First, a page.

A book board doesn’t have to be a cork/white-board. It can be your wall, sticky notes all over your mirror, and the like. I have used this method for my last two lengthier pieces of writing since I know it helps me to physically see it mapped out in front of me.

The easiest way to do this I’ve found is to gather your pieces, then organize. Your pieces could include:

  1. Notecards.
  2. String.
  3. Stickers.
  4. Pictures.
  5. Journal pages.

Once I have all my pieces, I work my way down the list. What works best for me is to organize by material and content. For example:

Put character traits and information on notecards, and if you have pictures, place those around their corresponding characters.

Connect strips of paper or rolling paper to make a timeline in order to write down your series of events. Use the string to connect characters, places, pictures, and notes to different sections of the timeline.

Overall, this method is for if you have a lot of time and craft supplies on your hands. And the best part? There aren’t any rules, and there’s no structure. Go nuts with it.

4. A Notecard File System

Yes, you read that right. It’s not traditional, but it’s more fun (I think) and hands-on. All you need is:

  1. A small box.
  2. Notecards.
  3. Something to write with.

And that’s it! There are many ways to do this, but I like to think that I’m writing the book with the notecards.

The front card in my box always has the title, and I layer character and setting cards behind it, marking it off with a notecard that I’ve flipped onto its side. Behind that, we have the rest of the book.

First, I’ll fill out a couple cards with main plot points (exposition, rising action, climax, falling action, resolution) and fill in the gaps with the more cards I make. Before you know it, your system will be full and useful, and your piece will be halfway written.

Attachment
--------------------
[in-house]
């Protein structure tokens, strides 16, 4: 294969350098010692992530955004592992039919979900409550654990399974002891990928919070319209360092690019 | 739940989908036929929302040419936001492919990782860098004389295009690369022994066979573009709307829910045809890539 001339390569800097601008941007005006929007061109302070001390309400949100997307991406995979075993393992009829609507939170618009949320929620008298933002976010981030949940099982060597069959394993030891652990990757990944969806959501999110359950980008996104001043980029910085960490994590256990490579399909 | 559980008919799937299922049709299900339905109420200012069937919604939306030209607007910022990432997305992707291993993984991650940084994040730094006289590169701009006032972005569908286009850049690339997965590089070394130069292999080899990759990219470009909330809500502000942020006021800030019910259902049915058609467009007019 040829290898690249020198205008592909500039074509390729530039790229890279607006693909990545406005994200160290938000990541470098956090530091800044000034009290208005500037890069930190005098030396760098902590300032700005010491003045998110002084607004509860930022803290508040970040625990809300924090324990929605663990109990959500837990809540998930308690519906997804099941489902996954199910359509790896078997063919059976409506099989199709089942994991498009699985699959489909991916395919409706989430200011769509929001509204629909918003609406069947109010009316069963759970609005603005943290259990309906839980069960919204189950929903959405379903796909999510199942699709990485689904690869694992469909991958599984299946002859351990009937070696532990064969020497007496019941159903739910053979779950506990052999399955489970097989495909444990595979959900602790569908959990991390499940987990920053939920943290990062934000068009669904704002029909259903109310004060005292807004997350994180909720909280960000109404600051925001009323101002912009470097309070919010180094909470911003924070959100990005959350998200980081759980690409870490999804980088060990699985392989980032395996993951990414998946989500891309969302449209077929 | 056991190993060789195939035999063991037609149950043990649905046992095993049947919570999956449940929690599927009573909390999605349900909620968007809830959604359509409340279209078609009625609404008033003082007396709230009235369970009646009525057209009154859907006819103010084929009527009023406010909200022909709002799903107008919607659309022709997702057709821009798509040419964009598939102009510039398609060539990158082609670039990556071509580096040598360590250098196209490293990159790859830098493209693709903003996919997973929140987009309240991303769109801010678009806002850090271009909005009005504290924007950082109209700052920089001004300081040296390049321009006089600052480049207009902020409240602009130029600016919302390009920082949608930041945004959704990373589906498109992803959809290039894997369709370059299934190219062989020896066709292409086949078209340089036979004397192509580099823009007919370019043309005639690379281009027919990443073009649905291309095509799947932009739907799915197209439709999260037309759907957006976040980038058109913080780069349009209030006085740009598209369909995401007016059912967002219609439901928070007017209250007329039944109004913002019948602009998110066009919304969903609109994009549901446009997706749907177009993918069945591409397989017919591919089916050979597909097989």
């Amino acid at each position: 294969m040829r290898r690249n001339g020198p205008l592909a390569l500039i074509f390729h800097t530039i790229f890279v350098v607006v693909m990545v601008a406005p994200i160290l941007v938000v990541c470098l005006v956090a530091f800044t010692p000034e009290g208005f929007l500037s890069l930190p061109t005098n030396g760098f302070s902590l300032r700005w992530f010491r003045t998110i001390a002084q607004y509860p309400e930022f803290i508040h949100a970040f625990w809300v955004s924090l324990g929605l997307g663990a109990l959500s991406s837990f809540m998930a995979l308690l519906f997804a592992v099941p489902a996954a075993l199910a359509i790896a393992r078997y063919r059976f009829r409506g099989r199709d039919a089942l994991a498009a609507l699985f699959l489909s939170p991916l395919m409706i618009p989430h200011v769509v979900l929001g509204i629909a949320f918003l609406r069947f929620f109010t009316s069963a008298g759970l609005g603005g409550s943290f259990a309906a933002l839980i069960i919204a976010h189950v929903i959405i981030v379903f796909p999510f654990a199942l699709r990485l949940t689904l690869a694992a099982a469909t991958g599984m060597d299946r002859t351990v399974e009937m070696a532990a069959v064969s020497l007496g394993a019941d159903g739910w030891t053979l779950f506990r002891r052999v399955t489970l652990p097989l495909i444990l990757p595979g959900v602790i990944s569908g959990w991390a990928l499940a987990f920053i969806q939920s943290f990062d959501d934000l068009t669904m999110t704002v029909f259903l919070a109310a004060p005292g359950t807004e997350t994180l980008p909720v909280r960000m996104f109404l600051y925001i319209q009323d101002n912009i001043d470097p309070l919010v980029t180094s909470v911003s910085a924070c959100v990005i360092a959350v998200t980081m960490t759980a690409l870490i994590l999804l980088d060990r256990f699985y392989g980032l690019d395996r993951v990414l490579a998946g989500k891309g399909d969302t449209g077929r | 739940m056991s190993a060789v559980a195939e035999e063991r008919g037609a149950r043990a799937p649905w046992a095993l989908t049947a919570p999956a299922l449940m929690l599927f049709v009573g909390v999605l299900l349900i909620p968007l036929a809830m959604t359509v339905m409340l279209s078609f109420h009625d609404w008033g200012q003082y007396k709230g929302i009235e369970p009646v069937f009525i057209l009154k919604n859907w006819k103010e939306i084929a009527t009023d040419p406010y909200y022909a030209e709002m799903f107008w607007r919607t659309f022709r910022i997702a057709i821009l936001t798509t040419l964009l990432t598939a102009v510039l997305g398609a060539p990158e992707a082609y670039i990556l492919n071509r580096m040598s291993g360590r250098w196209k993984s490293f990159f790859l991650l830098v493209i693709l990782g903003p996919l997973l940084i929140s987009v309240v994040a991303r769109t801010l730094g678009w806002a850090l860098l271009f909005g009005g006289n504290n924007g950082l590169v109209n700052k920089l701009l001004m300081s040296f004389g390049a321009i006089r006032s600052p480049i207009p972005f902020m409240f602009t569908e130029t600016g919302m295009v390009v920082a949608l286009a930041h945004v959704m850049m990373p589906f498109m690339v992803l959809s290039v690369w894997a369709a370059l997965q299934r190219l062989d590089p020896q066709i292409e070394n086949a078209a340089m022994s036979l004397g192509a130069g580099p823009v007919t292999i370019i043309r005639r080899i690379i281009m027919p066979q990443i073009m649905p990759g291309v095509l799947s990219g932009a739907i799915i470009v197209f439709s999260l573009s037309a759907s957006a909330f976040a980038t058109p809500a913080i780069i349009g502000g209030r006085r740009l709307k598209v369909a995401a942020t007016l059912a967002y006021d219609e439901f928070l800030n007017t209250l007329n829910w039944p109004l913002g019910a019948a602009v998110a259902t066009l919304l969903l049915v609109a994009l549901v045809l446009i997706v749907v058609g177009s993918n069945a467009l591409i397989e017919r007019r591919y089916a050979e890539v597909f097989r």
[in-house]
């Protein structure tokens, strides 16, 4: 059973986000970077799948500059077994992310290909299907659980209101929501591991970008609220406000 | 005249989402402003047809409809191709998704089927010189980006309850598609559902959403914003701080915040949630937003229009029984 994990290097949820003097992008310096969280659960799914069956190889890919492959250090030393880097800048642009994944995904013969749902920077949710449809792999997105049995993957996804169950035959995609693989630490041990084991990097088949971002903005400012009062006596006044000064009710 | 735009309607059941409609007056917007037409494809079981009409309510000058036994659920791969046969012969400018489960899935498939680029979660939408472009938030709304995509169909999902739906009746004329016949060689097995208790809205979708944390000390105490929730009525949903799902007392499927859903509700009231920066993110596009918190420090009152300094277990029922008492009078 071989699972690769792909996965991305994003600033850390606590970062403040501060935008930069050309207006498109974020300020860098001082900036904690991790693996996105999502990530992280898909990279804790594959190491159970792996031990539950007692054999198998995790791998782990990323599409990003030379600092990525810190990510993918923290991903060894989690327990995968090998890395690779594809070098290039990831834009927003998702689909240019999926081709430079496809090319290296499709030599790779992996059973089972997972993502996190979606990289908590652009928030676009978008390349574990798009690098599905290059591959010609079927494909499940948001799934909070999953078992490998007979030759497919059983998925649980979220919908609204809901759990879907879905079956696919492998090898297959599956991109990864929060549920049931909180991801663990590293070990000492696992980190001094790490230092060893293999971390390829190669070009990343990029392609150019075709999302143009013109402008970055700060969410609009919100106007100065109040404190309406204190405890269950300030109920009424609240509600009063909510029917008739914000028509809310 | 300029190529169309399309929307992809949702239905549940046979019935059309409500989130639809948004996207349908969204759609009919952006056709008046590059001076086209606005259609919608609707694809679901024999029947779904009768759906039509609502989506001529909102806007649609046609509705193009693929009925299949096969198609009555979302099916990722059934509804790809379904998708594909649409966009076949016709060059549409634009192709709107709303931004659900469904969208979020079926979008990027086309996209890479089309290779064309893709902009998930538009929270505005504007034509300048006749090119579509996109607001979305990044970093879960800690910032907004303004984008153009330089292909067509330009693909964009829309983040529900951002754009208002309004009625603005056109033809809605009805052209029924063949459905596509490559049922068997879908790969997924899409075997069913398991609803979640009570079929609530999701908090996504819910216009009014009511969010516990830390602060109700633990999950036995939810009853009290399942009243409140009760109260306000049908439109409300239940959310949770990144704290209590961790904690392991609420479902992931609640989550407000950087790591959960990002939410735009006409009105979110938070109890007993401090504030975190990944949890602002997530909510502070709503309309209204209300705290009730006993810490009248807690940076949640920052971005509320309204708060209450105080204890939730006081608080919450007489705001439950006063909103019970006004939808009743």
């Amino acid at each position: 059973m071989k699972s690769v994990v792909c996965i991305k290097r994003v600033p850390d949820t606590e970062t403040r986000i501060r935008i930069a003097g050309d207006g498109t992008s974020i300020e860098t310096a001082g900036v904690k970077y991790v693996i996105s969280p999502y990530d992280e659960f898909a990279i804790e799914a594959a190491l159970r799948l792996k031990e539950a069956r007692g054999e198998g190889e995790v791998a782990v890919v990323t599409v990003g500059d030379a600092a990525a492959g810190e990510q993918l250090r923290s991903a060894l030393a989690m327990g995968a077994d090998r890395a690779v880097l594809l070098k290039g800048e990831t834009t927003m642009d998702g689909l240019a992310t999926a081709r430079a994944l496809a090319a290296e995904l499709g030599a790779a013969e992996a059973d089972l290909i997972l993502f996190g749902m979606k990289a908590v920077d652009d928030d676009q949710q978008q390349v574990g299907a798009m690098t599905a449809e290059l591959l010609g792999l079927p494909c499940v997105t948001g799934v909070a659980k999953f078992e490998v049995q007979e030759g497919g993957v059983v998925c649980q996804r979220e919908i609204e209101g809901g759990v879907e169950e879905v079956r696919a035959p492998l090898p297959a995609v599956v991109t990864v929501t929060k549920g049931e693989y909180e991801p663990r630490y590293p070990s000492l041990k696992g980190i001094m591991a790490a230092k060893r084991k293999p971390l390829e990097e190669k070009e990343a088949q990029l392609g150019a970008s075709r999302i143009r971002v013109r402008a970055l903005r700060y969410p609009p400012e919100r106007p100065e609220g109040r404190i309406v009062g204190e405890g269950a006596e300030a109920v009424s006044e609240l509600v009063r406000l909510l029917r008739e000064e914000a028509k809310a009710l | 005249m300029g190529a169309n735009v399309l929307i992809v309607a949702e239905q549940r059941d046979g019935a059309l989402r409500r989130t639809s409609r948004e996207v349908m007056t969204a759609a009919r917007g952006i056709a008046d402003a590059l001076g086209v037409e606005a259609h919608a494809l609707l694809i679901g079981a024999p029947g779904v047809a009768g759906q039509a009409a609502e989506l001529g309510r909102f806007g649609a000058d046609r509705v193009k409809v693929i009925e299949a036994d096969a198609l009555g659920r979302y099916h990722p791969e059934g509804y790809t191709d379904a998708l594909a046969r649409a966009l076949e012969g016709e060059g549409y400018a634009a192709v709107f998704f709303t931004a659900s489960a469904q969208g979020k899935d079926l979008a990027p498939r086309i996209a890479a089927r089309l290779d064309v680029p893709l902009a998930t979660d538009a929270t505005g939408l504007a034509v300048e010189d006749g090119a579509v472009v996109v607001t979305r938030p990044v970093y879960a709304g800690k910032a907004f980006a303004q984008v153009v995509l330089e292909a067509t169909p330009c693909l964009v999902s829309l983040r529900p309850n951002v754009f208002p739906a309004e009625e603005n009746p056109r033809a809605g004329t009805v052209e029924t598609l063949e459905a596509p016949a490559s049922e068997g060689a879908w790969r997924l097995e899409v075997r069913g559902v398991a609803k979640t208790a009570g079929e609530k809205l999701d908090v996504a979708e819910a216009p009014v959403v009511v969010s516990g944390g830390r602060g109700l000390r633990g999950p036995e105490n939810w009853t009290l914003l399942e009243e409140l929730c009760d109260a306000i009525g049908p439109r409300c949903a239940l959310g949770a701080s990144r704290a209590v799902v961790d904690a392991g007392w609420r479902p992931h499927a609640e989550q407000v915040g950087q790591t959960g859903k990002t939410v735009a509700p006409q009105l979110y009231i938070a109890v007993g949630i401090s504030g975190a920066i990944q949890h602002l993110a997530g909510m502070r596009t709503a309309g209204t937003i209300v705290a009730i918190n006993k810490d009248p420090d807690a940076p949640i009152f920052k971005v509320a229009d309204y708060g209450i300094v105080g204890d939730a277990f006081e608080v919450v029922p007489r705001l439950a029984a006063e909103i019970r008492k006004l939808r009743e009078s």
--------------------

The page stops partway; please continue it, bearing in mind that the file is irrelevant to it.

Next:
5. Descriptions and Characters

This method is a little more abstract, and should mostly be used if you aren’t sure what exactly will happen throughout your piece, and you’re going to have to be okay with that.

If you’re like me, your stories are heavily character-based rather than plot-based, meaning that you need to focus more on characters in your plot descriptions as well. That’s where outlining your novel via the characters come in.

You create an outline in any form you want, but instead of basing characters and extra notes around the main timeline, you start with your main character’s character arc and expand on that. This is extremely free form, so I would take this method as a chance to experiment.

Bonus: No Outline

The title was misleading, wasn’t it? Yes, number six is to have absolutely no outline.

Outlines aren’t for everyone. Some don’t find them helpful, and some simply don’t need them. Whether or not you choose to use an outline is up to you, as it could help or, honestly, worsen your story if this kind of thing isn’t for you. Either way, outlines are made to help us keep track of our pieces, and how we’re going to work through them. So happy writing, and pick what you know will work for you.

Novelist/student. 20 years old. I write about writing and mental health. Check me out on Amazon or Barnes and Noble!